Our animal stories always seem to start with a phone call to W.O.L.F., and it was no different in Cheyenne’s case. This time the call came from an employee of the Colorado Division of Wildlife who was acting as a private citizen putting out a call for help. He and his wife were caring for an injured wolf named Cheyenne. She was born in South Dakota at Bear Country USA and sold to a commercial wildlife photography studio in Colorado. Cheyenne had almost been killed when a caretaker had placed her in an enclosure with a new pack. We agreed to take a look at her to see if she would fit in with any of the packs already here at W.O.L.F.
Expecting to find a beautiful wolf, we found a patchwork quilt instead. Cheyenne had fur missing in patches all over her body, her nose looked as if it had been put in a meat grinder, and she was absolutely terrified. The care this kind couple were giving Cheyenne was wonderful, but because of where they lived Cheyenne had to be kept in a small 6’x6′ kennel in their barn. Between the trauma of the attack, the physical illness brought on by the incident, and the fact that she could not escape into a quiet corner away from people, Cheyenne was not doing well. The veterinarian working with Cheyenne thought that she might have to be euthanized because in addition to the wounds she had suffered, her liver was possibly failing. We agreed to take Cheyenne and try to nurse her back to full health.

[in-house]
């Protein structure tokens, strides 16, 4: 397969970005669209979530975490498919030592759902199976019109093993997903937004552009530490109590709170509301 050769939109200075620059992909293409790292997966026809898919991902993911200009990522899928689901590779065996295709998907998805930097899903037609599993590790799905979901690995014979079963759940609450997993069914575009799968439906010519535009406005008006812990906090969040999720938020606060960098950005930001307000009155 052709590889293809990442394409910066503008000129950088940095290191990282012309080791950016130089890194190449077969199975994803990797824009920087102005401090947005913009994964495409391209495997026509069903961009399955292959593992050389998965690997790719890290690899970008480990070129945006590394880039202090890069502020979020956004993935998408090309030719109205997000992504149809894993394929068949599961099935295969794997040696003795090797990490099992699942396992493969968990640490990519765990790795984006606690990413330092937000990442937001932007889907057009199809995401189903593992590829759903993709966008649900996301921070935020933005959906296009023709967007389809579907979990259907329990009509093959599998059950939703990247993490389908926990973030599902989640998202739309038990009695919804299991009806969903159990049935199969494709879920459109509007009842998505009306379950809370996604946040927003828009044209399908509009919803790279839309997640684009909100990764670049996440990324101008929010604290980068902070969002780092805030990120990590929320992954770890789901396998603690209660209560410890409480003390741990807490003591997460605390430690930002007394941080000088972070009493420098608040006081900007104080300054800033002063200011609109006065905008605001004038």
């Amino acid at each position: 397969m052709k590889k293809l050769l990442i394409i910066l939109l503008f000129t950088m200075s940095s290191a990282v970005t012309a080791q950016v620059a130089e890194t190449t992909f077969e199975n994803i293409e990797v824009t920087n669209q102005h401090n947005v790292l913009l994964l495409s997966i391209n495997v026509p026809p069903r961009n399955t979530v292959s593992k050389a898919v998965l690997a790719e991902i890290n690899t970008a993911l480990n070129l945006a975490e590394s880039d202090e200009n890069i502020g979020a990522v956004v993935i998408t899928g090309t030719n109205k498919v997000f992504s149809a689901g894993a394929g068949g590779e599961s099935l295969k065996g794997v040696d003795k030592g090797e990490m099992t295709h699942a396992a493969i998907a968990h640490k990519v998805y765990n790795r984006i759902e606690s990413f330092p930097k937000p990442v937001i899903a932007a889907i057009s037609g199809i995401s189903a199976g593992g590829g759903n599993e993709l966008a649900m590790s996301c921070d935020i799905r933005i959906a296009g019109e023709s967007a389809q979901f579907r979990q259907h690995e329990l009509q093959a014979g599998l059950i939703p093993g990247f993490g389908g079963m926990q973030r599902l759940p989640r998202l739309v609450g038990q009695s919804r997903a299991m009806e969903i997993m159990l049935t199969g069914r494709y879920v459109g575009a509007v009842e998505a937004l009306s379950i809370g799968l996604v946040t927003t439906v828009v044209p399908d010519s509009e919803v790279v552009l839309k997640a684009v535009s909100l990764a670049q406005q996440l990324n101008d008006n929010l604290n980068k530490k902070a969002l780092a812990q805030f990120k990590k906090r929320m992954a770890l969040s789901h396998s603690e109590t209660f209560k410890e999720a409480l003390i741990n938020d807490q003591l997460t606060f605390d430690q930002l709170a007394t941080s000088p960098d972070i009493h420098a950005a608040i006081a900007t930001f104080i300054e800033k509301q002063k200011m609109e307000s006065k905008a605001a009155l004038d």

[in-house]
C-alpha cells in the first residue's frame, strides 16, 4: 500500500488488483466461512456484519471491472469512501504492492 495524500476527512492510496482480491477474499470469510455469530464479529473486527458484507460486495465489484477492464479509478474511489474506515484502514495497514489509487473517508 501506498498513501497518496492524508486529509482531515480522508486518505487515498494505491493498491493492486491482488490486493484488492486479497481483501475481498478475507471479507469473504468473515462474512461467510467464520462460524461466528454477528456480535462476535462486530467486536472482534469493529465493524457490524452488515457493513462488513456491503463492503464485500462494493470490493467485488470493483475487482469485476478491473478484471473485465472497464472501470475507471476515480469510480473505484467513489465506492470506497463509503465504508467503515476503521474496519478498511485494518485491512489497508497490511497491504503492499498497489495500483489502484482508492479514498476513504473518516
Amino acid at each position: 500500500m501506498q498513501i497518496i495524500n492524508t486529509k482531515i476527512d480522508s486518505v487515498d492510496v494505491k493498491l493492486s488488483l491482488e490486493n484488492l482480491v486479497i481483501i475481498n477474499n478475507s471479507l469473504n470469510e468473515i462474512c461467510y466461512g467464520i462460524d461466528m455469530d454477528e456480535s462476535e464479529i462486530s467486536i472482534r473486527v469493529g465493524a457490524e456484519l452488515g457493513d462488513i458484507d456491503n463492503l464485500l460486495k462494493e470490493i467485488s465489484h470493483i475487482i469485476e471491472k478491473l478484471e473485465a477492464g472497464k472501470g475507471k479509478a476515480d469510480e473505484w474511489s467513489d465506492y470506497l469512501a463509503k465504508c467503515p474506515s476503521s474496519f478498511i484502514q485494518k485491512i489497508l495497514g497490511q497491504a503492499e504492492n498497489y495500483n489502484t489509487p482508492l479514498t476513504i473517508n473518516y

After being delivered to W.O.L.F., Cheyenne was placed in the holding run where she could be treated and yet get away from humans. As time progressed and her health continued to improve, she was placed in a permanent enclosure with Bear, Spirit, and Cherokee. The animals appeared to bond well with each other. All went well until Bear decided he no longer wanted Cheyenne and Spirit living in his pack and drove both of them off. In an effort to restore peace, Cheyenne and Spirit were placed in an enclosure of their own.
Although Cheyenne’s uterus had been removed, she began exhibiting some vaginal bleeding. Every year there would be a two to four week period when Spirit would be very protective of her. He would not let her visit with humans and generally did not want humans in his enclosure. We decided to check on the bleeding. It turned out that whoever had done the original surgery to remove Cheyenne’s uterus had missed a small piece. At the end of the procedure, as she was taken off of the isoflurane, Cheyenne stopped breathing. The vet and vet techs worked relentlessly for two-and-a-half hours trying everything they could to bring her back. Although epinephrine, atropine and steroids were administered, her heart rate never changed. Then her heart stopped — she was gone.